So what questions should I ask?

  1. Perhaps some helpfull helpers could give some of your imput (you thought i'd say help)...

    I'll be economically unviable in a few months (my job is going to another country, bummer). I'm researching nursing schools in the area and i'm going to submit an application or two. Perhaps I can do school full time with enough loans...The community college is $65/credit hour and I can't start until spring 2007 (I have a cna class that must be complete before I apply). I'll still apply with a letter of intent. There is a catholic private hospital/school in the area for cough$500cough per credit hour. I've heard it's easier to get into the private institution. Anyhow...I have an appointment next friday with an advisor at the catholic school of nursing. Can anyone give advise on questions that you would ask the advisor? My list so far is:

    Board pass rate
    student drop rate
    classroom size

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    About Mr.N8

    Joined: Nov '05; Posts: 19


  3. by   Daytonite
    When I went back for my BSN one of the schools I went to was a catholic university with a nursing school that had a very fine reputation. Tuition was about what you're looking at. What I found was that the classroom size was smaller, often 20 to 30 students. I had come from a large university where many classes were assembled in lecture halls of 200+ students. The nuns were always available for counsel about our studies or religion. They had a tip top passage rate on boards. Students did drop, but it was because of the cost. The college was very lenient and allowed students to take their time going through the college. The average length people spent getting their BSN was reported to be 7 years.

    Some of the things that I never thought about before going to this school were these:

    what about inclement weather? Since this school had dormitories where more than half their students lived, some of them were nuns who were in school, the school remained open even when there was a bad snowstorm that closed down the rest of the city. I had one instructor who was not a nun who was not very forgiving that I couldn't make it to class with 2 feet of snow on the ground.

    ask about university required classes. In my catholic college we were required to take at least two religion classes. There was no way out of it. I also heard that some private colleges will come up with some odd required classes.

    find out where they do their nursing clinicals. You want a broad range of clinical sites, not just one or two hospitals. Are you going to do clinicals in a catholic hospital connected with the school? How do those hours compare to the number of hours the CC program has you do. Be assured that you are not going to be free staff relief for their hospital.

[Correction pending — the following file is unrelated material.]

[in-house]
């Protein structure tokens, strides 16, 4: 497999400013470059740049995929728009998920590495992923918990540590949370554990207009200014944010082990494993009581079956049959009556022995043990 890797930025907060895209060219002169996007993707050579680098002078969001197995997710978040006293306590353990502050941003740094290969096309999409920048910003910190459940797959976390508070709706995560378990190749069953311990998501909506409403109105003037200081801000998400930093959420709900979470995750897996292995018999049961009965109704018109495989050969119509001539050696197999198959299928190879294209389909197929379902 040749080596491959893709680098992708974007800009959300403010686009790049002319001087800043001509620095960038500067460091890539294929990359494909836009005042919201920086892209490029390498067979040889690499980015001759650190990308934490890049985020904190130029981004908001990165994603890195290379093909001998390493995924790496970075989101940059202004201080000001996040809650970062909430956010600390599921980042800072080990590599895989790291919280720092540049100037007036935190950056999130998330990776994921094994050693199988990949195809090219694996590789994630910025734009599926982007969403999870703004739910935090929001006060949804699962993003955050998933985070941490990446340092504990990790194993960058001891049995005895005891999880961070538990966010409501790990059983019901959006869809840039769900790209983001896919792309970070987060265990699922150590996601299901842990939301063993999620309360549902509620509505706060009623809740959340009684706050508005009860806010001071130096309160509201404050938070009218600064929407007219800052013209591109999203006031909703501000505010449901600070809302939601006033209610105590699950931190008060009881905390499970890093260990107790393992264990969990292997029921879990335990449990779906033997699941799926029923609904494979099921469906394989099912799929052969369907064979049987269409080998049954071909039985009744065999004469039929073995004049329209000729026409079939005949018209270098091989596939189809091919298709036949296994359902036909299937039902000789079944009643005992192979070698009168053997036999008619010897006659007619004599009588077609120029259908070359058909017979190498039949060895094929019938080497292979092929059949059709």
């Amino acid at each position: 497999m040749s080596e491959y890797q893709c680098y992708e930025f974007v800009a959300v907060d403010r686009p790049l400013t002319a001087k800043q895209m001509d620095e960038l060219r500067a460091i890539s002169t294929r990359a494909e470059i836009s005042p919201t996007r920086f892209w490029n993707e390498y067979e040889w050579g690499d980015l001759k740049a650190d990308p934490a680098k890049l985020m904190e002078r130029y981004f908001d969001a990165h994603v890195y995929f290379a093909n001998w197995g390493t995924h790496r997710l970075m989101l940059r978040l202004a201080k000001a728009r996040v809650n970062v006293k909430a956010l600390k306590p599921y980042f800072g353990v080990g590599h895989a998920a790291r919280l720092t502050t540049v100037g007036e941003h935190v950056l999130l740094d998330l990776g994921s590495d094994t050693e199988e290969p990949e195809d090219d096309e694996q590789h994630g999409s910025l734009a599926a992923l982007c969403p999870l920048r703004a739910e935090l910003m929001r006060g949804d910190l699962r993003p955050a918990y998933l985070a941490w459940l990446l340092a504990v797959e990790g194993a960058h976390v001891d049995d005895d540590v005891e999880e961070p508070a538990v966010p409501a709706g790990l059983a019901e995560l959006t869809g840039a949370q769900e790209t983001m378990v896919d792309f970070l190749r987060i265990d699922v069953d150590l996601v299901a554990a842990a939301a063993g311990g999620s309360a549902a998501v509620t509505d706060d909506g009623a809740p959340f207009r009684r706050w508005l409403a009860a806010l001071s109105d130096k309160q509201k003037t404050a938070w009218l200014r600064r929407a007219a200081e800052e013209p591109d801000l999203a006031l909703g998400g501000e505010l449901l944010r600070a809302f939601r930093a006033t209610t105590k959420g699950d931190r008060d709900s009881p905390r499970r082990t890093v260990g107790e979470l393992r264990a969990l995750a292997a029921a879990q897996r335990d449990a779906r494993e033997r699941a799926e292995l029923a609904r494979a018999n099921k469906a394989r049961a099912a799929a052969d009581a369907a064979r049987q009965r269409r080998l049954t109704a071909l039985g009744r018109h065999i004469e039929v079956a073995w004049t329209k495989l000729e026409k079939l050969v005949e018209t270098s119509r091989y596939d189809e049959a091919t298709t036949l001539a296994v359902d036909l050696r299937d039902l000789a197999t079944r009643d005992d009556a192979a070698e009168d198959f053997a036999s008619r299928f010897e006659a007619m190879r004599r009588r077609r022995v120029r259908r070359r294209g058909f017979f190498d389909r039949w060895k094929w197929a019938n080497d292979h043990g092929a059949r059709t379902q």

Speaking of requirements, ask if there are any requirements of you to their church. You may be required to perform some community service. You may be required to attend their church services. Check this out so you know up front what is required of you.

    Since you are a male (I'm assuming that from your handle), you might want to ask if there are any brothers (the equivalent of a nun who is not a priest) who are nurses. I've honestly never heard of any who were nurses. Most of the brothers were teachers, but that doesn't mean that there aren't any around. Otherwise, you are probably going to find yourself in a sea of estrogen. Nuns are celibate, not sterile. There will be PMS.
    Those are just the things I can think of at this time. In general, I think you'll probably get a good education there, especially if there are a lot of nun nurses (that doesn't sound right, does it? :chuckle) At the college level I found a lot of nuns were incredibly patient, helpful, and nurturing to students and not at all like those horrid stories we have all heard about the mean ones in public schools. Many of the novice nun students became great friends although they do have their religious obligations that they must fullfill. You will most likely find yourself getting caught up in the charitable work they do. Are you catholic? If not, you are going to find they are great humanitarians and very giving of their time and resources to the needy.